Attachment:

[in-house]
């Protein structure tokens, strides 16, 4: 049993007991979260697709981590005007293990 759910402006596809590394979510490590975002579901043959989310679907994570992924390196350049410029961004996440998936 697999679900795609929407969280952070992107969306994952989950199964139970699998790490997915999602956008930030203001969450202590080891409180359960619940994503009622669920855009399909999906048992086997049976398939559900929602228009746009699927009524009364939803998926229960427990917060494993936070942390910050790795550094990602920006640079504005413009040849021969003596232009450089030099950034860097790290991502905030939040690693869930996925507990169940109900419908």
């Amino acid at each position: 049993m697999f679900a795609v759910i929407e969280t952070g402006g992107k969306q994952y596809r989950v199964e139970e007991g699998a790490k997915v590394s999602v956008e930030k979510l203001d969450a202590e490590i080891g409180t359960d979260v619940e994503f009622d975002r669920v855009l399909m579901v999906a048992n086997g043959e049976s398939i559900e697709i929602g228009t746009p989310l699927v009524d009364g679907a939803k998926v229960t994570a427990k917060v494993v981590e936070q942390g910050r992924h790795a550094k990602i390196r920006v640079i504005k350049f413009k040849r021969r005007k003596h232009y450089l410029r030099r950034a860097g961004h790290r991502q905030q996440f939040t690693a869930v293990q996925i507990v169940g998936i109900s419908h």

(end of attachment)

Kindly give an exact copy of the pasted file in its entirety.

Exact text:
[in-house]
């Protein structure tokens, strides 16, 4: 049993007991979260697709981590005007293990 759910402006596809590394979510490590975002579901043959989310679907994570992924390196350049410029961004996440998936 697999679900795609929407969280952070992107969306994952989950199964139970699998790490997915999602956008930030203001969450202590080891409180359960619940994503009622669920855009399909999906048992086997049976398939559900929602228009746009699927009524009364939803998926229960427990917060494993936070942390910050790795550094990602920006640079504005413009040849021969003596232009450089030099950034860097790290991502905030939040690693869930996925507990169940109900419908």
């Amino acid at each position: 049993m697999f679900a795609v759910i929407e969280t952070g402006g992107k969306q994952y596809r989950v199964e139970e007991g699998a790490k997915v590394s999602v956008e930030k979510l203001d969450a202590e490590i080891g409180t359960d979260v619940e994503f009622d975002r669920v855009l399909m579901v999906a048992n086997g043959e049976s398939i559900e697709i929602g228009t746009p989310l699927v009524d009364g679907a939803k998926v229960t994570a427990k917060v494993v981590e936070q942390g910050r992924h790795a550094k990602i390196r920006v640079i504005k350049f413009k040849r021969r005007k003596h232009y450089l410029r030099r950034a860097g961004h790290r991502q905030q996440f939040t690693a869930v293990q996925i507990v169940g998936i109900s419908h």